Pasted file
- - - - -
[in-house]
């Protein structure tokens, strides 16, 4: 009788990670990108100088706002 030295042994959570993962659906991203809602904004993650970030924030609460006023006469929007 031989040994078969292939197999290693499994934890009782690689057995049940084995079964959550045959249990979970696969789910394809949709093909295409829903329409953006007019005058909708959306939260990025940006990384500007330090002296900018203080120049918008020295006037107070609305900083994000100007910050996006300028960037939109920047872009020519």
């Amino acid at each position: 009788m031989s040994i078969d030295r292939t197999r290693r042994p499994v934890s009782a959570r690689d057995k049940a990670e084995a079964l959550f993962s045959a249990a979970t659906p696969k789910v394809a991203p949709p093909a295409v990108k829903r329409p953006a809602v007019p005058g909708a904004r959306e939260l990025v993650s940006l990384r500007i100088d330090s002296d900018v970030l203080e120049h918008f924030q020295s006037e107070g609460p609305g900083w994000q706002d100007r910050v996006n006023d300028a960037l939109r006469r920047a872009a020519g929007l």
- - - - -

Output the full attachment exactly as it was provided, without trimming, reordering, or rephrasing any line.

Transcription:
[in-house]
């Protein structure tokens, strides 16, 4: 009788990670990108100088706002 030295042994959570993962659906991203809602904004993650970030924030609460006023006469929007 031989040994078969292939197999290693499994934890009782690689057995049940084995079964959550045959249990979970696969789910394809949709093909295409829903329409953006007019005058909708959306939260990025940006990384500007330090002296900018203080120049918008020295006037107070609305900083994000100007910050996006300028960037939109920047872009020519």
């Amino acid at each position: 009788m031989s040994i078969d030295r292939t197999r290693r042994p499994v934890s009782a959570r690689d057995k049940a990670e084995a079964l959550f993962s045959a249990a979970t659906p696969k789910v394809a991203p949709p093909a295409v990108k829903r329409p953006a809602v007019p005058g909708a904004r959306e939260l990025v993650s940006l990384r500007i100088d330090s002296d900018v970030l203080e120049h918008f924030q020295s006037e107070g609460p609305g900083w994000q706002d100007r910050v996006n006023d300028a960037l939109r006469r920047a872009a020519g929007l």